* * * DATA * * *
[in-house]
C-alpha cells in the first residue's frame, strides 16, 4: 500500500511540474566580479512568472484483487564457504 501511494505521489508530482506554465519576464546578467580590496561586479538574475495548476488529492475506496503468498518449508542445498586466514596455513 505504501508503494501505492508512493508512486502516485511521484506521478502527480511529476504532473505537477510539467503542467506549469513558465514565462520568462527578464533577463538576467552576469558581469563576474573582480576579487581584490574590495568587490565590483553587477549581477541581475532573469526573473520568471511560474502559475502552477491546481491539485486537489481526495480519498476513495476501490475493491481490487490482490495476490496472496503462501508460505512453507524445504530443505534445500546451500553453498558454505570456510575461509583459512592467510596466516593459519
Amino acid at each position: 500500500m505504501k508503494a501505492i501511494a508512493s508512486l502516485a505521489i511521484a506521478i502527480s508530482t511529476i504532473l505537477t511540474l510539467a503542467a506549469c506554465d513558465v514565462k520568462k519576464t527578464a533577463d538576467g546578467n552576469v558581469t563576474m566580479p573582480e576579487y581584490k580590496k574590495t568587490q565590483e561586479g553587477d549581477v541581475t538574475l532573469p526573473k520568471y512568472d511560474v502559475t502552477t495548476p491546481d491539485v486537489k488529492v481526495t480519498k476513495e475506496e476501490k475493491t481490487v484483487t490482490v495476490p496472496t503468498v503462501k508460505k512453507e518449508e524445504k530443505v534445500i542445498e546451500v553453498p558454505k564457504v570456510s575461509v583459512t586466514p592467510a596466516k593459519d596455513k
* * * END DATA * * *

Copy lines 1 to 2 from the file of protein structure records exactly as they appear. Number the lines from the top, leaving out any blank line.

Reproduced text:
[in-house]
C-alpha cells in the first residue's frame, strides 16, 4: 500500500511540474566580479512568472484483487564457504 501511494505521489508530482506554465519576464546578467580590496561586479538574475495548476488529492475506496503468498518449508542445498586466514596455513 505504501508503494501505492508512493508512486502516485511521484506521478502527480511529476504532473505537477510539467503542467506549469513558465514565462520568462527578464533577463538576467552576469558581469563576474573582480576579487581584490574590495568587490565590483553587477549581477541581475532573469526573473520568471511560474502559475502552477491546481491539485486537489481526495480519498476513495476501490475493491481490487490482490495476490496472496503462501508460505512453507524445504530443505534445500546451500553453498558454505570456510575461509583459512592467510596466516593459519